Luxury Trips, Junkets and Safaris, oh my!

With convicted ex-lobbyist Jack Abramoff out of prison and making the rounds promoting his book, “Capitol Punishment: The Hard Truth About Washington Corruption from America’s Most Notorious Lobbyist,” it seems fair to say that not much has changed.

Abramoff bought influence in Washington by plying members of Congress with gifts and vacations and promises of jobs for top aides. A recent report in USA Today documented how the money is still flowing for legislators, just from a slightly different source.

Although gifts from lobbyists were banned in 2007 and privately funded travel reined in by the U.S. Congress, there were no similar restrictions placed on nonprofits. This year alone, congressional travel financed by nonprofits has increased 75 percent over 2010, and totaled some $3 million between January 2011 and Sept. 30.

It should come as little surprise that Rep. Ander Crenshaw (R-Fla.) is among those congressmembers who participated in one such trip. Crenshaw was in the middle of the pay-to-play scandal that took down his friend and traveling buddy, former House Majority Speaker Tom DeLay (R-Tex.), who was convicted of criminal money laundering and sentenced to three years in prison (though he remains free on appeal). Between 2001 and ’05 — the height of Abramoff-style influence peddling — Crenshaw was among the country’s most traveled lawmakers, jetting about with friends and lobbyists, including a 2001 visit, along with his wife and Tom DeLay, to a posh Malaysian resort, and a 2004 trip to Denmark with Rep. Roy Blunt (R-Mo.), at taxpayer expense (see “Crenshaw’s Oil Stain,” Folio Weekly, http://bit.ly/u76gZJ).

This year, Crenshaw and wife Katherine went on a nine-day, $30,000 nature safari to South Africa and Botswana with three other lawmakers, paid for by the International Conservation Caucus Foundation. The stated purpose of the trip was to show legislators how resource conservation and sustainable economic practices are good for both communities and corporations. But their itinerary makes clear that luxury and adventure were priorities. The guests were ensconced for two nights at five-star lodgings inside the 49,000-acre Shamwari Game Reserve on the Eastern Cape of South Africa. The group did receive conservation briefings at breakfast, lunch, afternoon tea and dinner, but during their stay at Shamwari and then at two camps in game reserves in Botswana’s Okavango Delta, they spent at least five hours a day, for six days, in the bush, viewing lions, leopards, rhinos, elephants and zebras — an experience the Shamwari Game Reserve bills as the “pinnacle safari of a lifetime.” (Searchable travel records are available for Representatives at http://1.usa.gov/rqB5ss and Senators at http://bit.ly/u6mpSk.)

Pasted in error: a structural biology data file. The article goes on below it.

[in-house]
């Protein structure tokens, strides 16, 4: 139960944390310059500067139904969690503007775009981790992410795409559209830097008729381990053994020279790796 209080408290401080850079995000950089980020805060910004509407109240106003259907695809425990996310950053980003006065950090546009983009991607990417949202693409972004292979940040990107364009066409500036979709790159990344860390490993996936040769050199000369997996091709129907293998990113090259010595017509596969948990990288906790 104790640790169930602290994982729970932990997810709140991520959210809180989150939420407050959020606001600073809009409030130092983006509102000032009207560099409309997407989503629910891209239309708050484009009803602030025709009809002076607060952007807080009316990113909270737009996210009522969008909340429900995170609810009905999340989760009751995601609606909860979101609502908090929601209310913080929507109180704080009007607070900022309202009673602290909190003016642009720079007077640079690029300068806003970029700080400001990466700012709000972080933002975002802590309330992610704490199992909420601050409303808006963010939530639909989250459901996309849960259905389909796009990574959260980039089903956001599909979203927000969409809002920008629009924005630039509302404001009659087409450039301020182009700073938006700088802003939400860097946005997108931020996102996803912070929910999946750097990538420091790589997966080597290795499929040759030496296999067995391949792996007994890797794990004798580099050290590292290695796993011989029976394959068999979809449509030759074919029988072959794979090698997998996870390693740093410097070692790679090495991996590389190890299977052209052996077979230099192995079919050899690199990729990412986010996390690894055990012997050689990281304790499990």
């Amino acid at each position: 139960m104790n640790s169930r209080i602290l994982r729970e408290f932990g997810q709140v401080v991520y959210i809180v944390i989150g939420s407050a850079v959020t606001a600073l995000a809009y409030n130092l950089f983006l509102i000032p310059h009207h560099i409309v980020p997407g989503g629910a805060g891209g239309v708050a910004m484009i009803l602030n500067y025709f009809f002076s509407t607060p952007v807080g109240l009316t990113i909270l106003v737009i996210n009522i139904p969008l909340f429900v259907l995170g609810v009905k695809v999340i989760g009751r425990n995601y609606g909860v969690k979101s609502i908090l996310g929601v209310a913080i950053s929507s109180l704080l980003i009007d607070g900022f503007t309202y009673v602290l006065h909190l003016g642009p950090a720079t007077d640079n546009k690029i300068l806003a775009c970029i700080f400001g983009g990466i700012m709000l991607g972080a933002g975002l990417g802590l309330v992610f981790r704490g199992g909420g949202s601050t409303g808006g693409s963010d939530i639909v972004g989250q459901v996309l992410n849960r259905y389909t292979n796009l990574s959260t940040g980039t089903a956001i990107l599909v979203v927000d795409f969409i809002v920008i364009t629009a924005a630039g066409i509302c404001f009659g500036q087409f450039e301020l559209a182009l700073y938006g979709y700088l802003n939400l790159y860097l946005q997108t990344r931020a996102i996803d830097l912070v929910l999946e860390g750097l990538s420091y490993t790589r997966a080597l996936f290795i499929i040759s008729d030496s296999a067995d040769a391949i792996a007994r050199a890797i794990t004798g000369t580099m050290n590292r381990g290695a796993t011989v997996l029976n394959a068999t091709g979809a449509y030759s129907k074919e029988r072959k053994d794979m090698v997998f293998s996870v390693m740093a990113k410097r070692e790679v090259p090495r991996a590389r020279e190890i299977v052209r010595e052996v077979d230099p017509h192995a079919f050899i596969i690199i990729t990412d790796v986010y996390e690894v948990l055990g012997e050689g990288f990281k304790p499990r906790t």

The group that financed the trip said in disclosure forms that the goal was to demonstrate the connection between international conservation, U.S. economic interests and sustainable supply chains. The trip also allowed lawmakers to “become familiarized and educated on the critical role that conservation and sound natural resource management play in poverty alleviation, sustainable economic development and regional security.”

But the ICCF isn’t all veggie burgers and nature. The ICCF Conservation Council includes both environmental and corporate members like Kraft, Starbucks, Walmart and Coca-Cola. The foundation’s website includes a map of the world where one can see global projects being undertaken by Walt Disney Company or Marathon Oil Company. The safari was also paid for with funds from the Stephenson Foundation, founded by venture capitalist and Republican Thomas F. Stephenson, who served as Mitt Romney’s California finance co-chair for his presidential bid in 2008.

The line between a nonprofit lobbying and educating can appear thin. Though the ICCF doesn’t lobby, it recently advertised for a Capitol Outreach Fellow, whose job description included developing tools to educate congressmembers on issues — which sounds suspiciously like what a lobbyist does.